|Publication number||US2361676 A|
|Publication date||31 Oct 1944|
|Filing date||15 May 1939|
|Priority date||15 May 1939|
|Publication number||US 2361676 A, US 2361676A, US-A-2361676, US2361676 A, US2361676A|
|Inventors||Lin E Baker|
|Original Assignee||Lin E Baker|
|Export Citation||BiBTeX, EndNote, RefMan|
|Referenced by (19), Classifications (19)|
|External Links: USPTO, USPTO Assignment, Espacenet|
Oct. 31, 1944. E, gAKER 2,361,676
DEVICE FOR IMPELLING AND PROPELLING FLUIDS OR GASES OR THE LIKE Filed May 15, 1939 3 Sheets-Sheet '1- INVENTOR.
L IN E. BAKER ATTORNEY. v
Oct. 31, 1944. BAKER 2,361,676
DEVICE FOR IMPELLING AND PROPELLING FLUIDS OR GASES OR THE LIKE Filed ma 15, 1959 s Sheets-Sheet 2 I N VENTOR.
0611.31, 1944. 6 E, BA R 2,361,676
I AND PROPELLIN L Filed May 15, 1959 6 3 Sheet-Sheet 3 Patented Oct. 31, 1944 DEVICE FOR I MP ELLING AND PROPELLING FLUID OR GAS OR THE. LIKE Lin E. Baker, San Francisco, Calif.
Application May 15, 1939, Serial No. 273,697
This invention relates to a method and device for propelling and impelling fluid or gas, and
broadly to the interchange of kinetic energy and to a rotating wheel.
The object of this invention is the conversion of kinetic energy, or stored capacity for performing work by a moving body, into force for performing said work. Particularly the force of a moving body of fluid or gas can be converted into a rotary movement of a wheel, or the energy of a rotating wheel may be converted into a rela- I tive movement of the fluid, gas, or air. In some instances these forces are combined together and the energy of the moving fluid Or gas and the energy of the rotating wheel are directed to perform work together. herein describedis adapted for use as a water wheel, or propeller, or as an air propeller for aircraft, or in blowers for air conditioning, and the like.
The method and device Particularly the method consists in converting 1 or directing the energy of a body of fluid or gas relatively to a rotating body in such a manner that the entire available energy is efficiently utilized.
the relative fluid or gas flow simultaneously on an axially flaring but circumferentially centripetal path. The application of forces between the fluid or gas and the wheel is accomplished through radial twisted blades and circumferentially spiral vanes which intersect said blades.
An object of the invention is to provide a pro-- peller wheel which is highly eflicient, requiring smaller diameter, less width, thinner blades and smaller weight than normal propellers of similar power, the wheelincluding a system of intersectin vanes and blades to coact with a body of fluid or gas or air at an optimum angle for fully utilizing all the available energy.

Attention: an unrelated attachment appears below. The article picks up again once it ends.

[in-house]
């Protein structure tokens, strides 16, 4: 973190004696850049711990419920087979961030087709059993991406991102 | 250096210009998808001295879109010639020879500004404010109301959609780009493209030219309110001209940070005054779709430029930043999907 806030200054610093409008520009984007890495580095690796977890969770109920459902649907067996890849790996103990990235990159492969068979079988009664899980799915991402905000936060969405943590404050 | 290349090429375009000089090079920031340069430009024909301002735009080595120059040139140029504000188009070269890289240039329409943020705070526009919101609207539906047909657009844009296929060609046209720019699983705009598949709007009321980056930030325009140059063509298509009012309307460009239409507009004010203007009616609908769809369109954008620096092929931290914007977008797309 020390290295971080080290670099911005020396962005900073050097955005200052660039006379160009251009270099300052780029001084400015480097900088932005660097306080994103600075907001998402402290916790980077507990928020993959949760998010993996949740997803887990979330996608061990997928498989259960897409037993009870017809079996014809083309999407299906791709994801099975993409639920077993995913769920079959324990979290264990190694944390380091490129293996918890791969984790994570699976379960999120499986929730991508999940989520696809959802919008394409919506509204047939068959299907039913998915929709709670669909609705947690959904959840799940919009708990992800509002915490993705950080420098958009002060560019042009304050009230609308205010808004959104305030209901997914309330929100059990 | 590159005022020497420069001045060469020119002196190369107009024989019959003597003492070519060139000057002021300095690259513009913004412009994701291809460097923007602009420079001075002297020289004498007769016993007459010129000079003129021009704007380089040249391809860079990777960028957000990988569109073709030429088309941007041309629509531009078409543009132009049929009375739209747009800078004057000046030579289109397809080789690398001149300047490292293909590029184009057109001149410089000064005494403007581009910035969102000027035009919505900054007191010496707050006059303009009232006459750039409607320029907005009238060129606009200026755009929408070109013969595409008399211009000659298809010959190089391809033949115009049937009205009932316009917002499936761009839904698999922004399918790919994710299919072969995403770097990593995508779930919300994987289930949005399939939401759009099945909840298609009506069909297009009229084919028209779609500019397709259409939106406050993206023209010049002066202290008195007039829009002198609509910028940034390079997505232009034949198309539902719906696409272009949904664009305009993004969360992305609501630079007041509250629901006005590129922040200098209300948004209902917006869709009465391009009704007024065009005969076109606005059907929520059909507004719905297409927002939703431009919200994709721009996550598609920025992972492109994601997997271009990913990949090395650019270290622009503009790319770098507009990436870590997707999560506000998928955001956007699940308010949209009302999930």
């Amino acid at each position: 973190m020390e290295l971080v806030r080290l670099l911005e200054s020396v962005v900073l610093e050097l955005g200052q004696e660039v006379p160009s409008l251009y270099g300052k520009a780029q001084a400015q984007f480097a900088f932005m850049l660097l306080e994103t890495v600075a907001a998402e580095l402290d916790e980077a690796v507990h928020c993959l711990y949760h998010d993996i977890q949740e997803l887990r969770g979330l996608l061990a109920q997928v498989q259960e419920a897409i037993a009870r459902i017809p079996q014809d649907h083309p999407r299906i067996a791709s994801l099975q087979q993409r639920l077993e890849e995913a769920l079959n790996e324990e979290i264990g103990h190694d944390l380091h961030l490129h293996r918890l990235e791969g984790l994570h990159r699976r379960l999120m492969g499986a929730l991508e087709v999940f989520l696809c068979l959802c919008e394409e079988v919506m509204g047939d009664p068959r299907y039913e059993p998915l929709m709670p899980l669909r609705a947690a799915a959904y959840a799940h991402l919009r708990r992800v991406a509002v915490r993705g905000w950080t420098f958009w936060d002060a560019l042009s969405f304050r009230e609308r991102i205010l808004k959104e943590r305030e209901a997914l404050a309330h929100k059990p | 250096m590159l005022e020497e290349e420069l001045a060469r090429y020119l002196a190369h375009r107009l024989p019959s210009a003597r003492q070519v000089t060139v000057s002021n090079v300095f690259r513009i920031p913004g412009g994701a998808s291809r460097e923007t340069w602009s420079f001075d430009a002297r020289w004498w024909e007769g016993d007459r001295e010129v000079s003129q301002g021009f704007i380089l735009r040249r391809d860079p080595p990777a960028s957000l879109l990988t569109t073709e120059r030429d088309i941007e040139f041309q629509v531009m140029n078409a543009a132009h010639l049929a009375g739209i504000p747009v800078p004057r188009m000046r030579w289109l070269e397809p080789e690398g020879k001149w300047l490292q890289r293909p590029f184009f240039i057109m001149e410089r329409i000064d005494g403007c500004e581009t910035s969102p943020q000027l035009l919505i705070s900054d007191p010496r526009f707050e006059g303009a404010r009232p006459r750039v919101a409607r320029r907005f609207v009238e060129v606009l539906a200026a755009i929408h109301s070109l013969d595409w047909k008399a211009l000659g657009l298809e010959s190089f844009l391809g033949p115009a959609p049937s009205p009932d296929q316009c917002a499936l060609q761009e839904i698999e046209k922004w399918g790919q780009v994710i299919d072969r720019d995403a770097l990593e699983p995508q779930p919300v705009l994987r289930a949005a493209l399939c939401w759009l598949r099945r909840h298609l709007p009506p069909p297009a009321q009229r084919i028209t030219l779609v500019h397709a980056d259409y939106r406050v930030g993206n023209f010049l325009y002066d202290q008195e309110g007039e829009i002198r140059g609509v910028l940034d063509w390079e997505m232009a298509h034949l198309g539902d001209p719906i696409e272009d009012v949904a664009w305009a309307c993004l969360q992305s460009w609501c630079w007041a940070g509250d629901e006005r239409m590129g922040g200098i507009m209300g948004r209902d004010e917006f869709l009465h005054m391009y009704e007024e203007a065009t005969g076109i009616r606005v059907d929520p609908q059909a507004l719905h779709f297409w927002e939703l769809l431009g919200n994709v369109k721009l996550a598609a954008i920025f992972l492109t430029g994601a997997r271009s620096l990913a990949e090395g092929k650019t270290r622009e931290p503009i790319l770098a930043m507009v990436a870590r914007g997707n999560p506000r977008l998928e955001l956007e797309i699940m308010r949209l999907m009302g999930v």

In this application I show and describe a preferred embodiment of my invention but it is to be understood that this embodiment is by way of illustration only and that I do not wish to be limited to this illustrative form because my invention may be embodied in other forms within the scope of my invention.
The invention is clearly illustrated in the accompanying drawings, wherein Fig. 1 is a rear plan view of the propeller wheel of my invention.
Fig. 2 is a fragmental end view, viewing Fig. 1 from the direction of the arrows 22 of Fig. 1.
Fig. 3 is a fragmental sectional view of a modified form of the wheel wherein the spiral vanes are dished or of curved cross section.
Fig. 4 is a diagrammatic view showing the use of my propeller on a motor boat.
Fig. 5 is a fragmental view partly in section of the assembly and application of my wheelin a pipe line or the like.
. A feature of this method is the direction of Fig. 6 is a diagrammatic view of the use of my wheel on a gold dredge Or the like on a body of water.
Fig. 7 is a plan view of an arrangement of a floating power plant utilizing my wheels.
Fig. 8 is a fragmental sectional view of a tapering vane structure of my wheel.
Fig. 9 is a perspective view of the wheel, viewing from the intake side, the curved arrow indicating direction of rotation, and the straight arrow indicating direction of passage through the wheel, and
Fig. 10 is another perspective view of the wheel, viewing it from the intake side, the curved arrow indicating direction of rotation, and the straight In general my method includes the steps of applying the relative forces of a body of fluid, air or gas and of a rotating mass at such angle and area .as to fully utilize the energy created by the relative movement of said bodies until said energy is spent as completely as possible. For instance a moving body of water, air or gas is guided through a rotating wheel by intersecting elements, one set of said elements being a circumferentially centripetal spiral vanes and the other set consisting of radial twisted blades. The pitch and curvature of said intersecting elements being such that the energy of said relative movement is spent equally on the intersecting surfaces of said elements. In other words the force of the relative movement of a body of water, air or gas and of a rotating mass is simultaneously applied an inclined surfaces of substantially equal pitch, which form the walls of transverse passages one set of said surfaces is substantially radial, and the other set is circumferentially spiral from the periphery of the wheel toward the center of rotation. The pitch of the respective surfaces, as herein referred to, is the distance each side would advance'in one complete revolution in a solid substance. In other words, the so-called bites of the respective surfaces around each passage are equal. Particularly the water, air or gas is directed through a plurality of series of transverse passages arranged circumferentially to forma wheel; Each passage is defined by four curved sides, each side forming an inclined surface substantially of the same pitch with respect to the same center of rotation. The series of passages are in parallel spiral rows extending from the periphery of the rotating wheel toward the center of rotation. The transverse passages are substantiallyaxial through the rotating body or wheel converging toward the discharge side. The size of the passages in the series gradually diminishes toward the center of the wheel in accordance with the convergence of the radial surfaces. An added step of the method is the increase of the velocity of the fluid or air flow through said passages toward the discharge side of the rotating body so as to create a turning moment by the reaction force created by said discharge.